After 17 years on the Internet, AtomicGamer, the site who has been hosting LinuxGames is shutting down at the end of the month. I think it is time also that we put LinuxGames to bed as well. It has been a wild and fascinating ride all these years watching the Linux community mature and come […]
Braswell based Pico-ITX SBC offers multiple expansion options
Axiomtek’s PICO300 is a Pico-ITX SBC with Intel Braswell, SATA-600, extended temperature support, and both a mini-PCIe and homegrown expansion connector.
Axiomtek has launched a variation on its recently announced Intel Apollo Lake based PICO312 SBC that switches to the older Intel Braswell generation and offers a slightly reduced feature set. The board layout has also changed somewhat, with LVDS, SATA, and USB ports all changing location.
OGP Toolbox deploys open-source tools to promote openness in government
The Open Government Partnership (OGP) recently launched the OGP Toolbox, bringing together digital tools to promote openness in government and improve democracy. Development of the platform started at a hackathon organised at last year's OGP Summit in Paris. The portal currently features 190 use cases, 1277 tools, and 521 organisations.
MWC 2017: Dell's New Edge Gateway 3000 Series Are Powered by Ubuntu Core 16
MWC (Mobile World Congress) 2017 kicked off in Barcelona and Canonical is there to showcase their latest developments in mobile, cloud, server, and desktop. Today, the company announced that Dell's Edge Gateway 3000 would be on display at the event.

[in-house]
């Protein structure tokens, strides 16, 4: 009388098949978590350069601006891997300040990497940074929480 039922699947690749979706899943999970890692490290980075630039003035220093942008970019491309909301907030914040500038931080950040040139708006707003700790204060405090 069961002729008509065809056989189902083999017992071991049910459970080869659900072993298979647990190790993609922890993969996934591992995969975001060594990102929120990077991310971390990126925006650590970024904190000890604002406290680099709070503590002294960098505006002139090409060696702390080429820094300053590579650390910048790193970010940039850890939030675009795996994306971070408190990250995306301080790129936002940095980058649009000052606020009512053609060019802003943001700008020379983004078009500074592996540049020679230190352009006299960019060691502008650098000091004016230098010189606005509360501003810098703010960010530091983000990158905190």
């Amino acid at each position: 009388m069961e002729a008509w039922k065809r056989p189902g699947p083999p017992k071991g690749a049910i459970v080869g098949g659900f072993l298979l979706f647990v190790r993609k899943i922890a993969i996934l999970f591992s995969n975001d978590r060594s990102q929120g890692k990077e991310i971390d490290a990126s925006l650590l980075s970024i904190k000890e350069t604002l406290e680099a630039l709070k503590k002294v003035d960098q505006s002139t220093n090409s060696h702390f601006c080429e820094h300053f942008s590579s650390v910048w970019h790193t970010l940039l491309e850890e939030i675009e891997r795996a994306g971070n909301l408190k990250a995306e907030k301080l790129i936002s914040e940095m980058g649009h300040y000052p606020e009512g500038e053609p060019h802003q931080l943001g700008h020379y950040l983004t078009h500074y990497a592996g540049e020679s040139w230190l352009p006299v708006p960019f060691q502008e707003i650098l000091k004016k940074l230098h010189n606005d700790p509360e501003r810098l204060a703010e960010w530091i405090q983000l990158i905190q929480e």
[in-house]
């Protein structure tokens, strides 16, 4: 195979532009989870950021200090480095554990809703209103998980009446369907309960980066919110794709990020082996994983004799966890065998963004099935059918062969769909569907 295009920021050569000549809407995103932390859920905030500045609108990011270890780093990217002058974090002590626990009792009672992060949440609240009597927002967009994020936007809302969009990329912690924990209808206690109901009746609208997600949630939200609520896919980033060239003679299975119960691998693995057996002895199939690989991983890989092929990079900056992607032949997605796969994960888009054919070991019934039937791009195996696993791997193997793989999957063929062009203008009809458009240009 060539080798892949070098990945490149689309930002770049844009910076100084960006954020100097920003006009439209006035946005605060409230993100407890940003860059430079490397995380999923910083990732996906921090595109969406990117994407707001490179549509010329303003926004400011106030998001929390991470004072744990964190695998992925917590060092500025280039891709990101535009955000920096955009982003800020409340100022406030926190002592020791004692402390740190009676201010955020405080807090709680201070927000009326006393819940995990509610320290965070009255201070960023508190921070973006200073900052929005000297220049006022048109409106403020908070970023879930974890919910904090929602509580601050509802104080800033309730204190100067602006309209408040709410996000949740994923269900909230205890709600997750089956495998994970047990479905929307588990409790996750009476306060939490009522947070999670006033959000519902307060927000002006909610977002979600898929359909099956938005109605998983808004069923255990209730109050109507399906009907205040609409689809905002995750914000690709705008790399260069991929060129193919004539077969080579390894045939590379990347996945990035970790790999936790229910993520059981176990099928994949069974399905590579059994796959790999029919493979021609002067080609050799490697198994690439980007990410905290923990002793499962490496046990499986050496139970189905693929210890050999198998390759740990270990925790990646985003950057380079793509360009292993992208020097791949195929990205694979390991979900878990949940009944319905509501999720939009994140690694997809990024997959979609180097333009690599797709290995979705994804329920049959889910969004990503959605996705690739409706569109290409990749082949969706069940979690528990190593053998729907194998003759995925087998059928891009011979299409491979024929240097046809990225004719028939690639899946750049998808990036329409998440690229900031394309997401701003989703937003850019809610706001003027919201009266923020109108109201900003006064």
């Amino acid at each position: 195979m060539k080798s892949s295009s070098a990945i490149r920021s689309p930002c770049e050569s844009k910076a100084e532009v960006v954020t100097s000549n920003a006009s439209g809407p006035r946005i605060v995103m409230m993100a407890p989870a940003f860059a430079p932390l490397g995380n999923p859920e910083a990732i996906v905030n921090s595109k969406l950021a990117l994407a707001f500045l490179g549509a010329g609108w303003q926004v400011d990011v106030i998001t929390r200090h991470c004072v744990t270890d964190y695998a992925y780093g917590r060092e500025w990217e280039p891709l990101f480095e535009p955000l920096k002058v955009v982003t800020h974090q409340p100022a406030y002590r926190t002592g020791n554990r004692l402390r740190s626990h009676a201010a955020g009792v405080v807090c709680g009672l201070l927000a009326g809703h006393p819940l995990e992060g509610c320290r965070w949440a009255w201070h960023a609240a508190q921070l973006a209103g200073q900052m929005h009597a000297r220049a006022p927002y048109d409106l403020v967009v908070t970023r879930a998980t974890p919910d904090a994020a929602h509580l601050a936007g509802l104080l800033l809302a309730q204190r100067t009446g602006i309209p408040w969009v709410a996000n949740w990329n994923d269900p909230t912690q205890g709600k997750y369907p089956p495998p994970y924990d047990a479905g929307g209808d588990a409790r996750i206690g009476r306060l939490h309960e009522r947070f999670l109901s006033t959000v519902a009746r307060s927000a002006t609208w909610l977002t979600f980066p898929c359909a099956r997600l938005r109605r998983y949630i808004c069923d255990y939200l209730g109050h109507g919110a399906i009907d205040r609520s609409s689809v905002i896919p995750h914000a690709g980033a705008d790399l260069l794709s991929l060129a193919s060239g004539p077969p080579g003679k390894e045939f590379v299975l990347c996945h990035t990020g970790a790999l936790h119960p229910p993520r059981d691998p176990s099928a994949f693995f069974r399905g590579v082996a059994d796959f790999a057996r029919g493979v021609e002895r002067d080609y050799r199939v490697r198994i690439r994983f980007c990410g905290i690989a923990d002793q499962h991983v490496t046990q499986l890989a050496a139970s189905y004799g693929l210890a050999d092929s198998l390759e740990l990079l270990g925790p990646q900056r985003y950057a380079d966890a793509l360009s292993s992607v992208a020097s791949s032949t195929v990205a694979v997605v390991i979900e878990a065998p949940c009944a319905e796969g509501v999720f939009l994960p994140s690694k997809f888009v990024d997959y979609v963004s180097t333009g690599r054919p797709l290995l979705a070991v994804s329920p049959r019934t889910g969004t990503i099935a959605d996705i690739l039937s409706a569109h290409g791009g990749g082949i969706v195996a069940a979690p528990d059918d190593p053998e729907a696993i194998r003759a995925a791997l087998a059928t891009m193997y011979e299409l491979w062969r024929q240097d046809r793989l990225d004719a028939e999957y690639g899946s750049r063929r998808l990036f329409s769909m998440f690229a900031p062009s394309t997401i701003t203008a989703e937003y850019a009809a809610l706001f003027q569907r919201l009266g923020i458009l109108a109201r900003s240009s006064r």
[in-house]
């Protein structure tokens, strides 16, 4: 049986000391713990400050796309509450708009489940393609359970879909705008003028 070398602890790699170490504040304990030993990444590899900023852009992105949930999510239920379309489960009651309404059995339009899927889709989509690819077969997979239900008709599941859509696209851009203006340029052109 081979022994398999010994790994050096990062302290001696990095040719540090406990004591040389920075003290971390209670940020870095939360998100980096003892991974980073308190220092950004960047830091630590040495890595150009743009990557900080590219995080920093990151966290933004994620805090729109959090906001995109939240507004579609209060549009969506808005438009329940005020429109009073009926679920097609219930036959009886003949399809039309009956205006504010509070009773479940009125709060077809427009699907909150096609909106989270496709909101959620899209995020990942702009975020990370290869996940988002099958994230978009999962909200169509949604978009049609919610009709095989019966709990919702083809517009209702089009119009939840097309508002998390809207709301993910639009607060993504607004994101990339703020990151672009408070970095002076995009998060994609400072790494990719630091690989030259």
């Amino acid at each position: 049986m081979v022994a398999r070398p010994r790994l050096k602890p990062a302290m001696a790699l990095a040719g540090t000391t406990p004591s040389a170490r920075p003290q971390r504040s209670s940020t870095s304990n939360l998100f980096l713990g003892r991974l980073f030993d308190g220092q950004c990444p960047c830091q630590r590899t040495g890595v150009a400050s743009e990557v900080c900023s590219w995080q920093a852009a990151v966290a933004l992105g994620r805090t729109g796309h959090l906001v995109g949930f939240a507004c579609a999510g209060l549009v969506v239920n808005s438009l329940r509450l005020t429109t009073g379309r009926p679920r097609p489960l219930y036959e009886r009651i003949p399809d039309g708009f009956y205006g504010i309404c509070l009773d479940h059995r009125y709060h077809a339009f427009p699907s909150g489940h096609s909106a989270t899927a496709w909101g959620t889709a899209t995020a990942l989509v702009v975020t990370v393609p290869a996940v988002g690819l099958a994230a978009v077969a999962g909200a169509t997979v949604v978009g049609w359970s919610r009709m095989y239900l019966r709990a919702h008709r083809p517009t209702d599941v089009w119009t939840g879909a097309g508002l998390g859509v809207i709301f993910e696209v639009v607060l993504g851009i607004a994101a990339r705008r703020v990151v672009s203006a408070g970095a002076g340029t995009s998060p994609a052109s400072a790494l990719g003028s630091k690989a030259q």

Powered by the Ubuntu Snappy Core 16 operating system, which Canonical designed specifically for use in embedded and industrial devices, including single-board computers like the well-known Raspberry Pi, the small Dell Edge Gateway 3000 series come in three variants, each one targeted at a specific market.
Why a Chrome OS and Android merger isn't what we really need
Lately I've been giving this question quite a bit of thought. I depend on both Chrome OS and Android. I use them throughout every day and would find my process a bit more challenging without them. When it was first announced that Chrome OS would be able to run Android apps, my initial thoughts were positive; I considered this move by Google to be the most logical step forward. It was clearly the best way to compete with the Microsoft Surface and to bring more users into the fold. Although chromebooks continually sell incredibly well, some consider Chrome OS to be less than a legitimate platform. Why? The lack of native apps. And that is why Google gave life to the Android Play Store on Chrome OS (at least for certain devices).